No Need to Stop Estrogen in Transgender Women Before Gender-Affirming Surgery | Nutrition Fit



NEW YORK (Reuters Health) – Transgender women can safely maintain their estrogen hormone therapy during gender-affirming surgery without an increased risk of venous thromboembolism (VTE), according to a new study.

Both exogenous estrogen therapy and surgery can increase VTE risk, but it’s unclear whether estrogen therapy exacerbates the surgery-associated risk among transgender and gender non-binary (TGNB) individuals.

“It’s common practice to stop estrogen therapy prior to trans women undergoing gender-affirming surgery but there are no guidelines on this and that’s a problem,” Dr. John Henry Pang of Icahn School of Medicine at Mount Sinai and the Center for Transgender Medicine and Surgery, in New York City, told Reuters Health by phone.

“Our study calls into question the practice of holding estrogen in patients who are undergoing gender-affirming surgery and for the most part suggests we should not be stopping it,” he said.

The researchers examined VTE risk associated with suspending versus continuing estrogen therapy in the perioperative period for gender-affirming surgeries. They took a look back at all TGNB patients who underwent gender-affirming surgery at Mount Sinai between 2015 and 2019.

Altogether, 919 TGNB individuals underwent 1,858 surgical procedures representing 1,396 unique cases, of which 407 cases were transfeminine patients undergoing primary vaginoplasty surgery at a mean age of 35.6 years.

In these 407 cases, 190 surgeries were performed with estrogen suspended for one week prior to surgery and 212 cases were performed with estrogen continued throughout. The remaining five cases were not on estrogen at the time of surgery. Average postoperative follow-up for primary vaginoplasty patients was 313 days.

Of all 1,396 cases, only one patient presented with VTE and this individual was from the cohort of transfeminine patients whose estrogen was stopped prior to surgery. No VTE events occurred among those who continued estrogen therapy.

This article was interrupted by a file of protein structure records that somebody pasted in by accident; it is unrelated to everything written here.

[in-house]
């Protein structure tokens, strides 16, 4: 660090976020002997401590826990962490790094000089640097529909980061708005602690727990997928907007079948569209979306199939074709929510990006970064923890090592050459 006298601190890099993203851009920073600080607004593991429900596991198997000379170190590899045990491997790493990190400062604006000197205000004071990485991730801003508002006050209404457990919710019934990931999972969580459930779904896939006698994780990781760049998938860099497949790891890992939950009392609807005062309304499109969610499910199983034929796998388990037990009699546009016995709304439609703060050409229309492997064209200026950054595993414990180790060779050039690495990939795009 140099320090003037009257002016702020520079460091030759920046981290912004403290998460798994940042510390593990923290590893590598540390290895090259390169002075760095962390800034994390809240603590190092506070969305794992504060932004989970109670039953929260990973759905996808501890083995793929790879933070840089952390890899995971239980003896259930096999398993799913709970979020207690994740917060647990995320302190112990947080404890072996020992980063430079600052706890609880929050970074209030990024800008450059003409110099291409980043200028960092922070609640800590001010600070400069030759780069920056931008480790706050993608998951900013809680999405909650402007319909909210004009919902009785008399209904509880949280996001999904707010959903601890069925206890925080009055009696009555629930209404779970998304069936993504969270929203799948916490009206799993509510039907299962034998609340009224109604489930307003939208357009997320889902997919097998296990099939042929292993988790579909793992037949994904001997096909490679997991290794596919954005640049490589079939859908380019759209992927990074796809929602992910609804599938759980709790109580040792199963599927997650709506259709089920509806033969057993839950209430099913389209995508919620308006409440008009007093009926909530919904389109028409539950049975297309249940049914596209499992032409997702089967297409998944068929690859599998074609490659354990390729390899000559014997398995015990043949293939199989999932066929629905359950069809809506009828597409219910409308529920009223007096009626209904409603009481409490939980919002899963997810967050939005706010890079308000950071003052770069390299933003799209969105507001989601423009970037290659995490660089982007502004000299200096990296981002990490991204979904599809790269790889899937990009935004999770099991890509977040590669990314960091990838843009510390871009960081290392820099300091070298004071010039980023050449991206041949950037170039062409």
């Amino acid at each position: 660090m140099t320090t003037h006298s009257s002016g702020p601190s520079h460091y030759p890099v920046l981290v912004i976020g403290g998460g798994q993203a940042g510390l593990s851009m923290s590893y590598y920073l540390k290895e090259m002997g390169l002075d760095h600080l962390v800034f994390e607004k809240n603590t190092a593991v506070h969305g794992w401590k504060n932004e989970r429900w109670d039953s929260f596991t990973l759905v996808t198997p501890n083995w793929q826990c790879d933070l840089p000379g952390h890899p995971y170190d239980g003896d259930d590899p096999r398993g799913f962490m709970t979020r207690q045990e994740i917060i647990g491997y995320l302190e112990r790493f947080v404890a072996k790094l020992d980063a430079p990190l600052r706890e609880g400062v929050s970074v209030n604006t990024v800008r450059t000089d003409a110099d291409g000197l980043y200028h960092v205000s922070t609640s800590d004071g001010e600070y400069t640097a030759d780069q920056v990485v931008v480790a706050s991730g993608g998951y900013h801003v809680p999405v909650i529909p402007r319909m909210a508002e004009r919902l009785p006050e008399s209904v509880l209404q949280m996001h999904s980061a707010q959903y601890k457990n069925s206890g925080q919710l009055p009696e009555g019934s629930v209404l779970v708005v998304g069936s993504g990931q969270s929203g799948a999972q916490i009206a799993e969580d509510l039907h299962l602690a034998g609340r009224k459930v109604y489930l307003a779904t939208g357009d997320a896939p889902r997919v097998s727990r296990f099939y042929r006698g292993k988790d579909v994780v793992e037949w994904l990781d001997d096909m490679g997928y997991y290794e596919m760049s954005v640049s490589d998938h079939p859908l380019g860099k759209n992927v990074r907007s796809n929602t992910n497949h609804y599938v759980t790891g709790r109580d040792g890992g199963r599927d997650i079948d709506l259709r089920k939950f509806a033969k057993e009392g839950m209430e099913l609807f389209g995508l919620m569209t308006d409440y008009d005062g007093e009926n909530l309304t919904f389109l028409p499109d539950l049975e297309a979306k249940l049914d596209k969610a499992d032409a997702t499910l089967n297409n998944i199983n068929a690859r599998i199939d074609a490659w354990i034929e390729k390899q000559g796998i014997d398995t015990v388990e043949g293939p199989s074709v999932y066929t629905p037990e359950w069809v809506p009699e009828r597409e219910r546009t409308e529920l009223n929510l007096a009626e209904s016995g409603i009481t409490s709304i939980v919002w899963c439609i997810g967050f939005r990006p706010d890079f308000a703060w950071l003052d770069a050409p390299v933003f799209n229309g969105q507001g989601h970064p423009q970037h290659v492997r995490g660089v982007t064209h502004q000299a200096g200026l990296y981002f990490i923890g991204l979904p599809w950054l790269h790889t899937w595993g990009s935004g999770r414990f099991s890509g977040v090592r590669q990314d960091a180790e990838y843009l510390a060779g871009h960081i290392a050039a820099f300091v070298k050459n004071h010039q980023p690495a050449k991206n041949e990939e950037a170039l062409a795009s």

“Exogenous hormone administration, including estrogen hormone therapy, does not appear to alter the risk of postoperative VTE for transfeminine patients who undergo vaginoplasty,” Dr. Pang and colleagues conclude in the Journal of Clinical Endocrinology and Metabolism.

Therefore, “estrogen HT suspension is not necessary for the transfeminine patient undergoing vaginoplasty,” they say.

“Hormone therapy is not as risky as it’s perceived to be,” Dr. Pang told Reuters Health, “and so we have to ask ourselves, what are we protecting our patients from by holding estrogen? And by the same token, what harms may we be causing our patients by stopping estrogen therapy prior to gender-affirming surgery, because holding estrogen can cause quite a bit of discomfort and emotional distress.”

Strengths of the study include the large number of surgeries from a single center following a consistent VTE prophylaxis regimen. Limitations include the retrospective and observational nature of the study.

“More large-scale multicenter studies are needed to further elucidate the association, if any, of patient demographics and HT regimen with postoperative VTE risk,” the researchers say.

SOURCE: Journal of Clinical Endocrinology and Metabolism, online January 15, 2021.


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